David Prittie, the gifted designer, beloved colleague, dear friend and stalwart collaborator of The Flea passed away unexpectedly and untimely. This is an unadulterated song of praise for David who was the inspired, precise and inventive graphic visionary of The Flea Theater. Since our founding in 1996, David guided the graphic appearance of our theater down to the letter – establishing the font used in our stationary, designing and evolving our logo through the years , mastering the signage both inside and out of our building and perhaps most significantly and elegantly – interpreting most of our productions for poster and postcard art.
One of David’s most exceptional talents was his ability to give both visual display and graphic life to a play from just reading a script. His careful use of both font and design combined to create the illustrated explanation of our work. His careful graphic blueprints pushed The Flea to the design forefront and we are often noted for our clean and clear graphics. His poster art adorns every wall of The Flea. Each one is different and yet so unmistakably his.
David also designed and directed all of The Flea’s institutional promotional materials. He mastered gala invitations, reading announcements, seasonal brochures, Variety and New York Times advertisements, not to mention mugs, umbrellas, tee shirts, hats and tote bags. The Flea’s logo is instantly recognizable and our company members scrambled to possess a David Prittie Flea gift at our production opening night parties. Jim Simpson’s bike on our White Street logo, the red beanie at our groundbreaking, the Bat on our coffee mugs – all of these bear the imprint of David Prittie.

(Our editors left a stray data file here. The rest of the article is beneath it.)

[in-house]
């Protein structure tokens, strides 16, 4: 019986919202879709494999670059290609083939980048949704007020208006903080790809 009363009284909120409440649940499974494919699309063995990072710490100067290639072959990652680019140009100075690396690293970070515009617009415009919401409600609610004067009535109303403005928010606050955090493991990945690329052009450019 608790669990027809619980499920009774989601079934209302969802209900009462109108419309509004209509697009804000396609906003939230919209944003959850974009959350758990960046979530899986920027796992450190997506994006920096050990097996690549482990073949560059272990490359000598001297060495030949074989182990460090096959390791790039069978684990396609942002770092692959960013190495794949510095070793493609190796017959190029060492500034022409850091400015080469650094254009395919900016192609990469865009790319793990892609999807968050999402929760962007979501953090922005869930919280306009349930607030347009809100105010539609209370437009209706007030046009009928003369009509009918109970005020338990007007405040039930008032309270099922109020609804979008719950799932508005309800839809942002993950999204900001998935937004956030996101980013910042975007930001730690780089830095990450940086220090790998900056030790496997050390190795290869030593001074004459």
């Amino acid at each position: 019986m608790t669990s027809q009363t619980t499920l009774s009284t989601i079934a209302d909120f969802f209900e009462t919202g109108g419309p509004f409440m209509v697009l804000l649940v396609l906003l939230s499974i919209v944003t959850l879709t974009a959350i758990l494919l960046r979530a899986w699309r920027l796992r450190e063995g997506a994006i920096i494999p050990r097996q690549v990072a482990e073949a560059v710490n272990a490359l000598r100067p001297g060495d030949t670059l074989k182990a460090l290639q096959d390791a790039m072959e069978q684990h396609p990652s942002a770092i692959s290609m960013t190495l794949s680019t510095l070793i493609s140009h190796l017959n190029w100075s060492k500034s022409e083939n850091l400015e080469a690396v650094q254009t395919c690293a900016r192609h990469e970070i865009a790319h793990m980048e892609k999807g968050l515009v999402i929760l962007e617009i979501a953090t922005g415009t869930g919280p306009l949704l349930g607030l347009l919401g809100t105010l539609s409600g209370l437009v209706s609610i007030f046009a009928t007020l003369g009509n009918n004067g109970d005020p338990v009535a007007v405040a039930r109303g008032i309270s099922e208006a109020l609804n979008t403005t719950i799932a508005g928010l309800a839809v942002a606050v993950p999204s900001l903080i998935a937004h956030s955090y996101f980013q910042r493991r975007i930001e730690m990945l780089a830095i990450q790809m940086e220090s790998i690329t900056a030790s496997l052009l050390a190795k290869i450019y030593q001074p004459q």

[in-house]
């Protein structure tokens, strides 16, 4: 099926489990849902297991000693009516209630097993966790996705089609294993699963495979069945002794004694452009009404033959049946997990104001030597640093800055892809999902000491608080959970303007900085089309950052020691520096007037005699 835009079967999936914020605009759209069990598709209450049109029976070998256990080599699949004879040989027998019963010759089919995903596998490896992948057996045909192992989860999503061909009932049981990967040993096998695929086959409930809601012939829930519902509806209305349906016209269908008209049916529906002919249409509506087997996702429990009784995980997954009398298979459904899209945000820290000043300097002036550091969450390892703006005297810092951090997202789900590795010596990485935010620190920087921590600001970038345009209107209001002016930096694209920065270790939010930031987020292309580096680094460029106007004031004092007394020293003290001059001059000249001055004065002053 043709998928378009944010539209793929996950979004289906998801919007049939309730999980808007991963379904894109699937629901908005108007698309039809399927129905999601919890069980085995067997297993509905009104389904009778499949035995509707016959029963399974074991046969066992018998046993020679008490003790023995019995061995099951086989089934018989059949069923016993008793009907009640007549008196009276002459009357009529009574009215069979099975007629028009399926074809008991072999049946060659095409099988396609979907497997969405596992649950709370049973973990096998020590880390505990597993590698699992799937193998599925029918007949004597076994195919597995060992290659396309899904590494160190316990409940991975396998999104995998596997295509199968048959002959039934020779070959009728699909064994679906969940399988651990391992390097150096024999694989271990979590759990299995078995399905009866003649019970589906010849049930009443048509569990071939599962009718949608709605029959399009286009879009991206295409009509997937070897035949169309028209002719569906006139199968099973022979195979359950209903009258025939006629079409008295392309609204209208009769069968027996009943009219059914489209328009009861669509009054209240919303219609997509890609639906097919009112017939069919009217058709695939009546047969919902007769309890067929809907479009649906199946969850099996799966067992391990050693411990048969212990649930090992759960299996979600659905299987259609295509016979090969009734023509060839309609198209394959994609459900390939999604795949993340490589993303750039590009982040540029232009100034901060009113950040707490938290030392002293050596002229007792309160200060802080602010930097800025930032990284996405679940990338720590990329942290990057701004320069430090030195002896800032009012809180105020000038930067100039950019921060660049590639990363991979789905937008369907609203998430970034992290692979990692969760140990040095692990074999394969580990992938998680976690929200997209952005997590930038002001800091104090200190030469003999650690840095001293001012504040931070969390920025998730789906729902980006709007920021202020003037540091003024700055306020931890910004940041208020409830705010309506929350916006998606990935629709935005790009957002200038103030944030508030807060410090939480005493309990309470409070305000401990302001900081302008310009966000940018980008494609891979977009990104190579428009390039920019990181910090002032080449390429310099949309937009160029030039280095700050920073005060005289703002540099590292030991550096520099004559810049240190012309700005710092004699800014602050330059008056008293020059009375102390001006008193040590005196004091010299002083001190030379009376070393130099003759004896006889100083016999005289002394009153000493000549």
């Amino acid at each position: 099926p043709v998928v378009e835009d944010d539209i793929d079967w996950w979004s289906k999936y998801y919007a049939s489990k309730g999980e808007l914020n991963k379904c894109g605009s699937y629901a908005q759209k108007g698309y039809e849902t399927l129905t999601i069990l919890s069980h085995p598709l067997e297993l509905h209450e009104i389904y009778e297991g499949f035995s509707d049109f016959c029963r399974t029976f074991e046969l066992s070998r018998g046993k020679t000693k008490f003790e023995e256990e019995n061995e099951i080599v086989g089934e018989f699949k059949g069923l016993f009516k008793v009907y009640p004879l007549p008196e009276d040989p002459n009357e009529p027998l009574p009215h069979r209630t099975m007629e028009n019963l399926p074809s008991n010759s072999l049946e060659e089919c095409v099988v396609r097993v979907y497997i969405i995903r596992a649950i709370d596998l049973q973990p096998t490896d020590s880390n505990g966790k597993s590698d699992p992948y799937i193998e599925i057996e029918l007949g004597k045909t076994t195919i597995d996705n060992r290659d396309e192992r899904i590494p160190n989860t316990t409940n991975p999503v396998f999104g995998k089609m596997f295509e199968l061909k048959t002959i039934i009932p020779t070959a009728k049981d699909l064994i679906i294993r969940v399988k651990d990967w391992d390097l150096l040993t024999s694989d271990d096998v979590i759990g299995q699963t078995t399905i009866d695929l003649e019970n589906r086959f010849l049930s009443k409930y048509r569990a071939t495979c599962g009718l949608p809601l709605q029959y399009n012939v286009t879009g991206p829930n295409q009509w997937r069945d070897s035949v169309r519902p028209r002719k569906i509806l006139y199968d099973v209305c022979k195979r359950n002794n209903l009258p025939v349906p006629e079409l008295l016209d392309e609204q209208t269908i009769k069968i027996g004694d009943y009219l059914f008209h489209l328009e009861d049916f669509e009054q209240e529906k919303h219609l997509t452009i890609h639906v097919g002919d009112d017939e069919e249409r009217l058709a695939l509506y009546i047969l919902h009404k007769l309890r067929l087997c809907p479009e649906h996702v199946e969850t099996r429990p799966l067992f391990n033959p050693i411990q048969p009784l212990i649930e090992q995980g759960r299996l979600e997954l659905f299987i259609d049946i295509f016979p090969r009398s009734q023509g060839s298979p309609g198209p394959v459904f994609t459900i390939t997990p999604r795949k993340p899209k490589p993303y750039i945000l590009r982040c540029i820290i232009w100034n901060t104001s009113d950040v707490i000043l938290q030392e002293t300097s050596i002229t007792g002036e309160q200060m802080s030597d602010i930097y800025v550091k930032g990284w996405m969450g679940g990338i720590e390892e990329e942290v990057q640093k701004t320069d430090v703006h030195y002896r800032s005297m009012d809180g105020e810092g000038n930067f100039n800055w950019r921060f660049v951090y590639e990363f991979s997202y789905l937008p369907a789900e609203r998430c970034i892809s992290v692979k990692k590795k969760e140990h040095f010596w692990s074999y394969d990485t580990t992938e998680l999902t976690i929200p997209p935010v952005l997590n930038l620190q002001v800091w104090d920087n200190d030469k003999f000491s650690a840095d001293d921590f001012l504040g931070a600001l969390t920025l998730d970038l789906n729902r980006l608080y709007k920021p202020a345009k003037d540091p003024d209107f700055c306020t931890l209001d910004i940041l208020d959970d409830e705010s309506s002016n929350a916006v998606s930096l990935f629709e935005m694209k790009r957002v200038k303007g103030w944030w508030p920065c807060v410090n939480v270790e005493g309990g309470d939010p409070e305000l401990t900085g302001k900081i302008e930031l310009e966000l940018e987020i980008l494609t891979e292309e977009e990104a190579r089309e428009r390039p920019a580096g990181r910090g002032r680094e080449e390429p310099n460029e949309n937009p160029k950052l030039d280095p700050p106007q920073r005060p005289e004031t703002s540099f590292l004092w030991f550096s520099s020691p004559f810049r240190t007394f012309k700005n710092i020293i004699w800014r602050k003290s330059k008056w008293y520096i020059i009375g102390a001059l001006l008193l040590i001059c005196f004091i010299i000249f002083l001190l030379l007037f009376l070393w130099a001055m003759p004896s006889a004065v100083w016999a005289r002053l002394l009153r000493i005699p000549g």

Finally, David was instrumental to the success of The Flea’s capital campaign – our project to build a three theater performing arts complex for Lower Manhattan. Since the inception of the idea, David has tackled all of the graphic and visual elements – including humanizing architectural drawings, envisioning donor walls, designing theater signage and tackling every fundraising brochure. His range was extraordinary.
We cannot fail to mention that David was exacting and that his intense attention to detail from proofing text to defining the color palette made his work that much more special. There was nothing too small to escape his scrutiny.
His winning smile and handsome face, his kind words for everything and everyone, his attendance at every production and his honest devotion and attention to our theatrical expression will not be replicated or replaced. We do not know how we will go on without him. We do know that he has set the bar for The Flea. He is deeply mourned and dearly missed.